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History Of Music:
George Frederic Handel
Wolfgang Amadeus Mozart
Ludwig Van Beethoven
The Romantic Composers
Development Of The Piano
Famous Operas And Their Composers
Wagner And His Music Dramas
Tristan And Isolde
( Originally Published Early 1900's )
The most original composer of the romantic school is Hector Berlioz. Although his compositions are seldom heard today, he has exerted a powerful influence upon musical criticism.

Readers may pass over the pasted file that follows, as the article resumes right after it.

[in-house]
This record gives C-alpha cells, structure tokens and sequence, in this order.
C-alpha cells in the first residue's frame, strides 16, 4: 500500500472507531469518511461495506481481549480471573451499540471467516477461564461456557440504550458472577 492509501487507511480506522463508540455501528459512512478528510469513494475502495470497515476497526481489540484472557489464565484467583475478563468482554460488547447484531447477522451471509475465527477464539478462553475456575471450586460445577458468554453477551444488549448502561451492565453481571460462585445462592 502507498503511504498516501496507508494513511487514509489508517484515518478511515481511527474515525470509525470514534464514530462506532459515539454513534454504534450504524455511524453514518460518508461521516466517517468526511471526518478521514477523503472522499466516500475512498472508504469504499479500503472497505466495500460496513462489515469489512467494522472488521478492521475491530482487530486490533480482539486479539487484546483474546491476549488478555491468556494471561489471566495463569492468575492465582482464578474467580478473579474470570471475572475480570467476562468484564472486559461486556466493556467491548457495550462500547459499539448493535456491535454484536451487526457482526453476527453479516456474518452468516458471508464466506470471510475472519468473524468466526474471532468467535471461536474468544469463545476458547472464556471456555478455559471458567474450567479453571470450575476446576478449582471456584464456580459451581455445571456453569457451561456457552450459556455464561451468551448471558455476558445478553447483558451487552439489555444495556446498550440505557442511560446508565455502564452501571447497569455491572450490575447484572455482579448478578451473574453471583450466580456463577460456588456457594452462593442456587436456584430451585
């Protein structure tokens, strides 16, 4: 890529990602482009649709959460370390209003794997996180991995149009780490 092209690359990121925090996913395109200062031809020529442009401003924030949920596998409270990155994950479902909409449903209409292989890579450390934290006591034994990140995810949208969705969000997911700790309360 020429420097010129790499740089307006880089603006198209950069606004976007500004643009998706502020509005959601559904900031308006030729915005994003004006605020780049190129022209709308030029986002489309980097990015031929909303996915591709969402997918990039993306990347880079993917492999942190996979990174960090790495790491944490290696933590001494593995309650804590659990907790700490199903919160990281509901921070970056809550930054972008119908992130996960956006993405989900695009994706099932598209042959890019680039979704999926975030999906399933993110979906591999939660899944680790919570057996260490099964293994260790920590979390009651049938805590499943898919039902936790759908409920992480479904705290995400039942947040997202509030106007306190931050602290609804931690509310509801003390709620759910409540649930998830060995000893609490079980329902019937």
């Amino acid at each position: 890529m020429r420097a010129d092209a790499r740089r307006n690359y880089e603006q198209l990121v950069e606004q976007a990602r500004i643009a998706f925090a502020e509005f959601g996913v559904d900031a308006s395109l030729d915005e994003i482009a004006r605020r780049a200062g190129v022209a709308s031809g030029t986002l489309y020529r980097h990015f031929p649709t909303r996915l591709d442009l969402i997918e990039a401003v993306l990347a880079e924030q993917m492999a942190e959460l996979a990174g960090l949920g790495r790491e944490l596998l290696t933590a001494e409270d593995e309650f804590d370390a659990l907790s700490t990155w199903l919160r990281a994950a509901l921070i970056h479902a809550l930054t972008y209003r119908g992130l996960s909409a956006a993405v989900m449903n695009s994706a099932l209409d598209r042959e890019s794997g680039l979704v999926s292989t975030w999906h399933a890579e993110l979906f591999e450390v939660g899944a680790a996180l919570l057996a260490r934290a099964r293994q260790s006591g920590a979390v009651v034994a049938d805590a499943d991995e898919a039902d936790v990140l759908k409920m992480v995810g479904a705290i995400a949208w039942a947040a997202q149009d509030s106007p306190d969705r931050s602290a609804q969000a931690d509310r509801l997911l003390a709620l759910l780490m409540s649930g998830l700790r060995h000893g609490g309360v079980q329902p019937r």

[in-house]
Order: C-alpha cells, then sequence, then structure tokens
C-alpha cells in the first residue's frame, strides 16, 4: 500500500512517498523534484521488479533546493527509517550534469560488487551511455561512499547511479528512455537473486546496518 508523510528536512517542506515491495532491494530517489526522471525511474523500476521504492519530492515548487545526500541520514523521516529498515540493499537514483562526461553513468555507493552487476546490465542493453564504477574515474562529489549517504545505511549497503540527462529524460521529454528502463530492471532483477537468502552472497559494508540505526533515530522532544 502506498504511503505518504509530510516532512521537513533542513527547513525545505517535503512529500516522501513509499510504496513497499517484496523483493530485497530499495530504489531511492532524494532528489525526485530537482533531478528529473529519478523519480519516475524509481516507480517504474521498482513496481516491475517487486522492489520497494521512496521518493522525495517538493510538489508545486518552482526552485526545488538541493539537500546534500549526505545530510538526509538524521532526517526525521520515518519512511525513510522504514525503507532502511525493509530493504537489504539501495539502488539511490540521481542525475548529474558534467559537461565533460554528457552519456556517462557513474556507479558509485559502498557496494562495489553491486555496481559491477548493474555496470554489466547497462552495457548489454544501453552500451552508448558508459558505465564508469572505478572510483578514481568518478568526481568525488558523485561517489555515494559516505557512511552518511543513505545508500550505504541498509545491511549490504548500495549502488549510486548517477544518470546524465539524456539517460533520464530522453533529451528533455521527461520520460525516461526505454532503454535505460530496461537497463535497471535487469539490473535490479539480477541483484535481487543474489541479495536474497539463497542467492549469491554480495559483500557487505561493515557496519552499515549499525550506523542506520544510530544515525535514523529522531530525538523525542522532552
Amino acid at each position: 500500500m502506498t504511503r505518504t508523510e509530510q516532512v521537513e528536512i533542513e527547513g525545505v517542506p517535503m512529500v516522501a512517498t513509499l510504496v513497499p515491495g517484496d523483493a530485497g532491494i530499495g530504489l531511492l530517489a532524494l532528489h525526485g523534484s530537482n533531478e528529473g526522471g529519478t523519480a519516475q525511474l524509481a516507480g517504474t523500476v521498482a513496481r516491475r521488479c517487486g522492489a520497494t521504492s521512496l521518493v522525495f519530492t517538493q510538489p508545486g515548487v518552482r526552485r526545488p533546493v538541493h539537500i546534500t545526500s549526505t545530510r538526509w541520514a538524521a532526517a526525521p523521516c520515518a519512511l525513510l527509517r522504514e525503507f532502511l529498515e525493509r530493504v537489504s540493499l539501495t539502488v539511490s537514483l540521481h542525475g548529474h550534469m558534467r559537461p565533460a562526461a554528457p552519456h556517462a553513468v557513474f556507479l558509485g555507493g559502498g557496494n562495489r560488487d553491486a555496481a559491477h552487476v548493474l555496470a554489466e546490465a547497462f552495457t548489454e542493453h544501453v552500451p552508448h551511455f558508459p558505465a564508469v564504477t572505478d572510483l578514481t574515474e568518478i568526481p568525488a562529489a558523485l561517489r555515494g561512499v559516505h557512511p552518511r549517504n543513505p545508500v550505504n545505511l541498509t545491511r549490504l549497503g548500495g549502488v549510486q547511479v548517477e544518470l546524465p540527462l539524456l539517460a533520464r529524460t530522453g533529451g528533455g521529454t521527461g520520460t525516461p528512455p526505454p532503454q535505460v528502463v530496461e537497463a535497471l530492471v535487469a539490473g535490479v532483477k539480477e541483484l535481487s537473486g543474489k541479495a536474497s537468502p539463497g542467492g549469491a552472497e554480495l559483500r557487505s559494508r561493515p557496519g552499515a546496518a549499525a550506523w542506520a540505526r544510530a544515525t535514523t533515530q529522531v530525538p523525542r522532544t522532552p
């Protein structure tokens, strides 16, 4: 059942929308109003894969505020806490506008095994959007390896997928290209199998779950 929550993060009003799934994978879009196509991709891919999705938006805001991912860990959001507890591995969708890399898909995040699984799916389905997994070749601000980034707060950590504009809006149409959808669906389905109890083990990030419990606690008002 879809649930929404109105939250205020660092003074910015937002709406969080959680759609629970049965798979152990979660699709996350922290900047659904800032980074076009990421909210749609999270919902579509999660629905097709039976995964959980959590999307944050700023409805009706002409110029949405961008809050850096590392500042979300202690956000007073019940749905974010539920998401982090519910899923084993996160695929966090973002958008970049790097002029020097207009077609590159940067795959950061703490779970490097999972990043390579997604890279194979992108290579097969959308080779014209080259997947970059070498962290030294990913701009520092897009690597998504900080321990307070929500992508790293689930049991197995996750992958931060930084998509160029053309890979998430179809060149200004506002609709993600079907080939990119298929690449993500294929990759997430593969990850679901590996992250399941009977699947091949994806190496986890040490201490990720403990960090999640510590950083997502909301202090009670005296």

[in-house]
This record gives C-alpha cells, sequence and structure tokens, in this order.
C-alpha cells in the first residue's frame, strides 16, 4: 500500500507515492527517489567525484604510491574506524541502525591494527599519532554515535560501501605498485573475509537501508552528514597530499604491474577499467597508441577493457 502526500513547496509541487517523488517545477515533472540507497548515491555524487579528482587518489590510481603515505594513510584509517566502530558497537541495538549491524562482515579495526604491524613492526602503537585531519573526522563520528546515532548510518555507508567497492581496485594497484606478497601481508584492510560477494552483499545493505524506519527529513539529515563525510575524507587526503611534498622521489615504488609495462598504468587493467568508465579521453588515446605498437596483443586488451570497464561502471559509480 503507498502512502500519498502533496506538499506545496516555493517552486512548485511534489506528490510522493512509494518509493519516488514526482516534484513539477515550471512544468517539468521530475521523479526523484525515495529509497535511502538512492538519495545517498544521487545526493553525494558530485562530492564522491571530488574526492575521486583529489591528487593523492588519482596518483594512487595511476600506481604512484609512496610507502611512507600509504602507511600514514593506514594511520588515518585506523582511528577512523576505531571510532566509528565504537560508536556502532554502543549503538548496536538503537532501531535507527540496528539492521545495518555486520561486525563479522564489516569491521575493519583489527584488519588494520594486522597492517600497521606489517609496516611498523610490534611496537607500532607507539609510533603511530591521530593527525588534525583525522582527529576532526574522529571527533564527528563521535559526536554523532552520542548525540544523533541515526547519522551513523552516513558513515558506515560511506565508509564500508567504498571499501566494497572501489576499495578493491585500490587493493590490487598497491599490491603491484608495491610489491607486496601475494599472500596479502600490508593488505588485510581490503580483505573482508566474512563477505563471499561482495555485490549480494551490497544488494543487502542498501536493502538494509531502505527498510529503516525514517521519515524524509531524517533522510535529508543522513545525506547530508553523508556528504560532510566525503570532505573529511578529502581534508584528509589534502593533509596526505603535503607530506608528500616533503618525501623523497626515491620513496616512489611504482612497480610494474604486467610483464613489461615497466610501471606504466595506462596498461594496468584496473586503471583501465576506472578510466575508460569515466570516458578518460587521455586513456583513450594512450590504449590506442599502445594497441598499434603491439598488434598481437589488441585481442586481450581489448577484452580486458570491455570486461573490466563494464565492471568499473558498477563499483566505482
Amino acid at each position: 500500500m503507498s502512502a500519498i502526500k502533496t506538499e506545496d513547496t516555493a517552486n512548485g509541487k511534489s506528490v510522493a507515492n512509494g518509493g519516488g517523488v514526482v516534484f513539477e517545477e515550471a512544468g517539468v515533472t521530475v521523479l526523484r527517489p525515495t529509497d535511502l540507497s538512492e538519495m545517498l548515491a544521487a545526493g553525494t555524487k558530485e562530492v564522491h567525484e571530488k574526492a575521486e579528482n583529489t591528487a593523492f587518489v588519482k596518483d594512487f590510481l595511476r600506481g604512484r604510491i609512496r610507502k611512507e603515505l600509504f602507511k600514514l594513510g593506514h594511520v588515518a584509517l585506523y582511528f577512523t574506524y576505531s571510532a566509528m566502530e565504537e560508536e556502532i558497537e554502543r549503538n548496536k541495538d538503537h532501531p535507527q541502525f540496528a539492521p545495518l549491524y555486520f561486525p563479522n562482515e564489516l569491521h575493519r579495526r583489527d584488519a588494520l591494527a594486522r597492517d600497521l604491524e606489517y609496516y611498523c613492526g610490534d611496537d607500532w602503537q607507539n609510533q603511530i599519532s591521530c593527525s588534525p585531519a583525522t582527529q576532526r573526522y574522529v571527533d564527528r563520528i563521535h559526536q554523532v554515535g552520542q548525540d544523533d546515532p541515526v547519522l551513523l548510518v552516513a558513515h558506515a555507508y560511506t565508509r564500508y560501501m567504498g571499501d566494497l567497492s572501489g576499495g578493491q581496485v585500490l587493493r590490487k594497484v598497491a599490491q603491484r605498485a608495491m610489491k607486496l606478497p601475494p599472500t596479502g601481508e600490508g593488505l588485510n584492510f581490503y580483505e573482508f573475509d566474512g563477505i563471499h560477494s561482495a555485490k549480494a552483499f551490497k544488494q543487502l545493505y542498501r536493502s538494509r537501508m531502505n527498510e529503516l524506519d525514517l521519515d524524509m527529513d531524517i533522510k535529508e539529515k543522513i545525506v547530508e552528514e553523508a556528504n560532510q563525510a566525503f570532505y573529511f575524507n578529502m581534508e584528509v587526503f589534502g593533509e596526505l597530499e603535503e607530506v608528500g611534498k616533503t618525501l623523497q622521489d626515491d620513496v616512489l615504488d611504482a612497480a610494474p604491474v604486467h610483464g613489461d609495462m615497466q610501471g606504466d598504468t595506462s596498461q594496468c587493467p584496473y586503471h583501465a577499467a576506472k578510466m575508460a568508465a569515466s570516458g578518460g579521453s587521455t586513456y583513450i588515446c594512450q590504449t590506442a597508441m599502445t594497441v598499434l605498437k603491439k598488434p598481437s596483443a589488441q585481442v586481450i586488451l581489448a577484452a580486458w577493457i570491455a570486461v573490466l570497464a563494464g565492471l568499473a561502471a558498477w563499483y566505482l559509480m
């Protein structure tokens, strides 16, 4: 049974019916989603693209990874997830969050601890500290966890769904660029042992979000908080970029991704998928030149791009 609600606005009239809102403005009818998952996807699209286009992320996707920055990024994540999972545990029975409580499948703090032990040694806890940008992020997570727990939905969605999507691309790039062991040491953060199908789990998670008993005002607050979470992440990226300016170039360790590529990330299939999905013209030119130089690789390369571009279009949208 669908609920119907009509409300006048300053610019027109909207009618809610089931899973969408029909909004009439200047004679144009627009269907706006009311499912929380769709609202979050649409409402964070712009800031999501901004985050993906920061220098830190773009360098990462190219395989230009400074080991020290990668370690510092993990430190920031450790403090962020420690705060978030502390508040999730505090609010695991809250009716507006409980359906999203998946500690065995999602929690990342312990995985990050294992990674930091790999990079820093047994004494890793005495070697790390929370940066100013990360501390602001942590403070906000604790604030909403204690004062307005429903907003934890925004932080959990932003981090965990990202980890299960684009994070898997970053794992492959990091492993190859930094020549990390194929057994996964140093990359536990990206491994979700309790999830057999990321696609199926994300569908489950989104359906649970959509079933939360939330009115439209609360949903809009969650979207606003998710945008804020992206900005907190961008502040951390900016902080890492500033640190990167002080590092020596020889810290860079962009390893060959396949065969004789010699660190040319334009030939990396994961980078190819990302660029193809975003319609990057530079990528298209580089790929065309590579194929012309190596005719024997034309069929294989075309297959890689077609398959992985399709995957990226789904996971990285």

"The interest in the works of Berlioz is not measured wholly by their permanent artistic value, but largely by the aesthetic problems they offer. They apply the programme principle with startling audacity; they illustrate some of its nobler achievements, and also its possible abuses. As a man Berlioz is an example of what the artistic temperament may become when unbalanced by sound reflective judgment. The traits that make him such a fascinating and puzzling figure were not exceptional among the artists of his time. He is the representative in music of the romantic movement in French literature and art which broke out in 1830 under the lead of Victor Hugo, and produced a series of art works whose brilliancy, boldness and frequent extravagance have had no parallel in any other country in recent times. The world was searched for novel and stimulating subjects; every means was taken to excite the nerves and thrill the imagination. With the subsiding of the ferment, works were produced which at this day may be called even classic in their moderation and obedience to the eternal laws of beauty. But the keynote of the movement was the search for the novel, picturesque, remote."